This article is an excerpt from the Shortform book guide to "Algorithms to Live By" by Brian Christian and Tom Griffiths. Shortform has the world's best summaries and analyses of books you should be reading.

Do you know what makes you happy in life? How do you know whether a certain choice or decision will make you happy in the end?

You never know for sure whether a certain path is going to make you happy in the end. According to Brian Christian and Thomas Griffiths, the authors of Algorithms to Live By, computer science has the answer to this dilemma: to maximize happiness in your life, pursue whatever opportunity has a chance to be the greatest.

Here is why to maximize happiness, you need to put your faith in the unknown.

## Life Is a “Multi-Armed Bandit” Problem

Christian and Griffiths frame life as a complex “multi-armed bandit” problem, referring to a model computer scientists use in machine learning. The multi-armed bandit is a theoretical experiment in which one decision-making agent is presented with a row of slot machines (“one-armed bandits”) and must determine how to maximize their winnings without knowing the odds for any machine. The agent must try out different machines and learn from the outcomes to figure out which will pay off the most.

To do so, the agent strikes a balance between using the machines that have proven to pay out in the past and trying new machines to see if they pay out more—balancing “exploitation” and “exploration,” as they say in computer science.

Christian and Griffiths argue that life works in much the same way. The only way to know for certain if something will make you happy is if you try it for yourself. This could be a place to live, a relationship, or a career—life is about spending more time on the things that make you happy and less on the things that don’t.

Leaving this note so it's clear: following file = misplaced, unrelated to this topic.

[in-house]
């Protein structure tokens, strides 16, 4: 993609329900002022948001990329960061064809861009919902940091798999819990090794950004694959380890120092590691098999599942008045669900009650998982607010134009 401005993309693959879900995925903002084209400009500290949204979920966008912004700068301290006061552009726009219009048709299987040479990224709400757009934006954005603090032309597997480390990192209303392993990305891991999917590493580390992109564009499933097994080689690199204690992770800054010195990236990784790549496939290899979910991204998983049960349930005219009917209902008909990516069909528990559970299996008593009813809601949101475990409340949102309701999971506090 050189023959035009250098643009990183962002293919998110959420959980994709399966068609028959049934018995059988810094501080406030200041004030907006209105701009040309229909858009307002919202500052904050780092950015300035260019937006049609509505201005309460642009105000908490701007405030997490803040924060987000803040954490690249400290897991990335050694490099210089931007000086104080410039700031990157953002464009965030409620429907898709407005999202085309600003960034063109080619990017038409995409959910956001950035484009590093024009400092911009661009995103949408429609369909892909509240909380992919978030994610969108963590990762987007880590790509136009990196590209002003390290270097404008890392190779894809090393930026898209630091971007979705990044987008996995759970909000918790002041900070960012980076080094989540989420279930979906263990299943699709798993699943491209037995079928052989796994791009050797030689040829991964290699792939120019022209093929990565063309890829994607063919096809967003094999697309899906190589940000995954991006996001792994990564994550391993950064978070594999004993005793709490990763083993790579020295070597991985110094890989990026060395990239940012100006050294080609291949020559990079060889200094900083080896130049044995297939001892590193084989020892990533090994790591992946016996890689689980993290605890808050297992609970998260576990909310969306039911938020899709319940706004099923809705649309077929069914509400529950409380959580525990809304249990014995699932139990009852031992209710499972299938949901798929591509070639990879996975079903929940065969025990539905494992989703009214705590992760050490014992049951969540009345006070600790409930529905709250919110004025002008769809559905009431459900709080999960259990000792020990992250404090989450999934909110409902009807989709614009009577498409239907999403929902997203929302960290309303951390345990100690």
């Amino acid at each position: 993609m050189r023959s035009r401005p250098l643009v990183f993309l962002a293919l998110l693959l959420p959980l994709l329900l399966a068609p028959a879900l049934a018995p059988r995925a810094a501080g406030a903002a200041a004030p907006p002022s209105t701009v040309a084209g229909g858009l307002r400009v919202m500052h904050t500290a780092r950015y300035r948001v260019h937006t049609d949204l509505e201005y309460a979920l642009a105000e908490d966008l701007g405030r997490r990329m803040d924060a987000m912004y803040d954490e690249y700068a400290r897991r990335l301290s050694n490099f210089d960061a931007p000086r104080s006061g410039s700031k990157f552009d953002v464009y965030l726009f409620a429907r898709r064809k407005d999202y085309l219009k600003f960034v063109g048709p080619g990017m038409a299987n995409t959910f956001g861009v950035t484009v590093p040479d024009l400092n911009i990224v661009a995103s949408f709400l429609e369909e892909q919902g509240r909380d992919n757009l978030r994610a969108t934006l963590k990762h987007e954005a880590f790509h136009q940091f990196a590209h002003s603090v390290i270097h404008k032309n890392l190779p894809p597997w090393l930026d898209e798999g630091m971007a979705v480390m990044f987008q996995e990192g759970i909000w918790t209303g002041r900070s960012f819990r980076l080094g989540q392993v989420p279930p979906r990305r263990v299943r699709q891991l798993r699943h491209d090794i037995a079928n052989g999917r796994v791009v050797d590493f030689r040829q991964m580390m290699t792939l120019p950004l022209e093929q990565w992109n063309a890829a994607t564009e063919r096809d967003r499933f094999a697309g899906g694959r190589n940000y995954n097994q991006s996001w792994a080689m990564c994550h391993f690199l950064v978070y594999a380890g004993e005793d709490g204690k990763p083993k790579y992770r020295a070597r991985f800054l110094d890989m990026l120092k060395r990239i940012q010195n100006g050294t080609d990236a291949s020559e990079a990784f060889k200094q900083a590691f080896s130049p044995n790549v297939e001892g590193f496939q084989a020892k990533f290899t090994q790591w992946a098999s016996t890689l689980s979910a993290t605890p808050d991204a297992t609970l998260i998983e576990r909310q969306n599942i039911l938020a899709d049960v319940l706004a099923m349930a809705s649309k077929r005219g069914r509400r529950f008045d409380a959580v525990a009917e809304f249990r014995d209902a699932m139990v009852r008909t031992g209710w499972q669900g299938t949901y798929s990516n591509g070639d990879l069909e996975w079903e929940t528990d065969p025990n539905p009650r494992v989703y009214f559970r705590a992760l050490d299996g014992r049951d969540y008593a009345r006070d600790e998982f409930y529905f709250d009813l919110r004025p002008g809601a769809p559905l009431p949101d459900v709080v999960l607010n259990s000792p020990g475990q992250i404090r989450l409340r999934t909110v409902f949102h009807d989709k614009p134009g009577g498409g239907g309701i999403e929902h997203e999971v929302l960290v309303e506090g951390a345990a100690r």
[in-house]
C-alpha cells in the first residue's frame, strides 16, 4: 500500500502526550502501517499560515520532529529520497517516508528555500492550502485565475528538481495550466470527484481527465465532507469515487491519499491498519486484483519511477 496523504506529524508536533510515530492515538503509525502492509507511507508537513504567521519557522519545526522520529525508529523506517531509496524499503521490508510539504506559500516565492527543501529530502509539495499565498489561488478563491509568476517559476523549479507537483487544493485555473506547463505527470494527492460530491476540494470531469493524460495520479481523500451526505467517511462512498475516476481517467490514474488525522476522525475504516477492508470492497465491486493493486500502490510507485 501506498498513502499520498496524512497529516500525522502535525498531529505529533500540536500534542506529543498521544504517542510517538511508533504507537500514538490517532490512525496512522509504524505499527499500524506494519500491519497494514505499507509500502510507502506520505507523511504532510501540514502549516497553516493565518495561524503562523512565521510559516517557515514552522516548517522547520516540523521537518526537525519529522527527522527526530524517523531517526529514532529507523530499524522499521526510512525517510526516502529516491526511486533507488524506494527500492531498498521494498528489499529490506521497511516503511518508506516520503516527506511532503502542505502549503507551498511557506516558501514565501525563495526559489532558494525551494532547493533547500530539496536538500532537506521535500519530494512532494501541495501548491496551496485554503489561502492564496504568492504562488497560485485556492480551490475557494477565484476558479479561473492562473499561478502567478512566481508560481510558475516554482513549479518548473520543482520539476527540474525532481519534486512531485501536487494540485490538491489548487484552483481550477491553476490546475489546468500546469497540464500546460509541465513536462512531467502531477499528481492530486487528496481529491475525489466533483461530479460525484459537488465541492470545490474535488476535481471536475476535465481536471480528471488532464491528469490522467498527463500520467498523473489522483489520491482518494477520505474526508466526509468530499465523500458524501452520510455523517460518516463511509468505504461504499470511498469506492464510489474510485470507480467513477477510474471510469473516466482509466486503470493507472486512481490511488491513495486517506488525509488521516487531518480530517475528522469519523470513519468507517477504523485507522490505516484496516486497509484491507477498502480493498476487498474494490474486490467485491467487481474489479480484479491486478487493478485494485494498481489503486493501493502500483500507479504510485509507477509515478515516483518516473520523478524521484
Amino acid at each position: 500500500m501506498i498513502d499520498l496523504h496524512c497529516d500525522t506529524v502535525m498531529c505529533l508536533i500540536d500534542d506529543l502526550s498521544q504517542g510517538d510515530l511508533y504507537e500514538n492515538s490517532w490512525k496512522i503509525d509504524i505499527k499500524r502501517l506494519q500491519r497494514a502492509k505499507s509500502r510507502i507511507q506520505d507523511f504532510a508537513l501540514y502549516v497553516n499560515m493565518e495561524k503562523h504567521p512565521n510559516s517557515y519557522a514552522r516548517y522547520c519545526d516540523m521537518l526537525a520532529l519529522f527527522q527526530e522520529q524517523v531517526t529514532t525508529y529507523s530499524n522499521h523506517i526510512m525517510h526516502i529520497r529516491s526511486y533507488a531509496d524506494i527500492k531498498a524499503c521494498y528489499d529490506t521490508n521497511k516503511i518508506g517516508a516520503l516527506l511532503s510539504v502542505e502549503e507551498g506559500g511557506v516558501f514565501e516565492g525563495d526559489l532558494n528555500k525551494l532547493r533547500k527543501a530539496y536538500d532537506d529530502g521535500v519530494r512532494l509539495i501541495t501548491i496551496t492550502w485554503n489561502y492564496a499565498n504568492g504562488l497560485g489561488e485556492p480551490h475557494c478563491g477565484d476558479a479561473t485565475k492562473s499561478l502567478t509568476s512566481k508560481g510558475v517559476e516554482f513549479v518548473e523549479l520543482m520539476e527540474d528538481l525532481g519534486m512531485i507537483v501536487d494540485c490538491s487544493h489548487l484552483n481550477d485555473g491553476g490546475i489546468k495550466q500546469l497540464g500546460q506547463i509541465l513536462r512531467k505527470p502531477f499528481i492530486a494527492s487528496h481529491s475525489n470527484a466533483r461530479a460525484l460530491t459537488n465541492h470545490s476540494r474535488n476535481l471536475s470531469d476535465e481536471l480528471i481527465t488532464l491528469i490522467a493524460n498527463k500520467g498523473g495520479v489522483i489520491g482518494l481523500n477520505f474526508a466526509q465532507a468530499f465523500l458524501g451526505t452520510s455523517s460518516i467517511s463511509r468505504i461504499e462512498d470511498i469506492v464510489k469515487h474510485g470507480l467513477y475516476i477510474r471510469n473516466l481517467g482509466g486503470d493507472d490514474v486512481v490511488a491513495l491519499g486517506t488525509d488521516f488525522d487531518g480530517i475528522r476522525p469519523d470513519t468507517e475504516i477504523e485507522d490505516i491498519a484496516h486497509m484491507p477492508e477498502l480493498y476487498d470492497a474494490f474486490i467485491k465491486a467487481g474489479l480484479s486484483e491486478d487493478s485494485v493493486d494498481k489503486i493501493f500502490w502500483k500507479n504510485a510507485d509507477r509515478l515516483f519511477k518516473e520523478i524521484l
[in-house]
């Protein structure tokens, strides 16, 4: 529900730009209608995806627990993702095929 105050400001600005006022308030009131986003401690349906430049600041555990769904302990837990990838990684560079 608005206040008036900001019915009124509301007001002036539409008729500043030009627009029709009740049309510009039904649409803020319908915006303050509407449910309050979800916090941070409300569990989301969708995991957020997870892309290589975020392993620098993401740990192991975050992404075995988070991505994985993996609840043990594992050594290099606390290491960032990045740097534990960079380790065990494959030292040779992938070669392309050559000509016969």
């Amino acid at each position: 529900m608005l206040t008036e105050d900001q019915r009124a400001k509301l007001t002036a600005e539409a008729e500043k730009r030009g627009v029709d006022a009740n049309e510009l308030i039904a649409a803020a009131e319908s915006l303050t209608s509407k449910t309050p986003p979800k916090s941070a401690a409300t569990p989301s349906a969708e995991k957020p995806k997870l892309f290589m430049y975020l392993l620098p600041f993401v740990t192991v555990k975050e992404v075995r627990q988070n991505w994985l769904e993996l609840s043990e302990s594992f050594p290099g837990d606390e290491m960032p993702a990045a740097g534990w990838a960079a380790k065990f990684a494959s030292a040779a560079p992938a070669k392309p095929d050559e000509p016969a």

Just like in the multi-armed bandit problem, you have to find a balance between trying new things and staying in your comfort zone. The question is: How much of each is best?

### The Algorithm and Why It Works

Christian and Griffiths describe the closest thing to an optimal solution to this problem that computer science has to offer. In 1985, some mathematicians developed a new approach to the multi-armed bandit problem with the goal of minimizing regret, that is, making it the agent’s first priority to prevent valuable missed opportunities.

Christian and Griffiths explain that the most successful algorithms at accomplishing this goal are known as “Upper Confidence Bound” algorithms. These algorithms recommend making decisions based on your options’ best-case scenarios. Pursue whatever opportunity in life has the potential to pay out the most, even if you think a jackpot is extremely unlikely, since the only way to know for sure whether or not it’ll pay off is to test it yourself. Then, if you’ve given something a shot and determined that it’s not worth your while, adjust accordingly and shoot for the moon somewhere else.

Christian and Griffiths suggest you practice this by putting greater faith in the unknown. When you know nothing about a situation—for example, if you’re set up on a blind date or offered an intriguing but unfamiliar job—act as if the best-case scenario is going to happen.

Rule #1: As your remaining opportunities decrease, experiment less.

One exception to this rule depends on the interval of time you have left to make decisions. Christian and Griffiths state that the value of new discoveries decreases as you run out of time to take advantage of them. Old favorites, on the other hand, are never going to get any worse.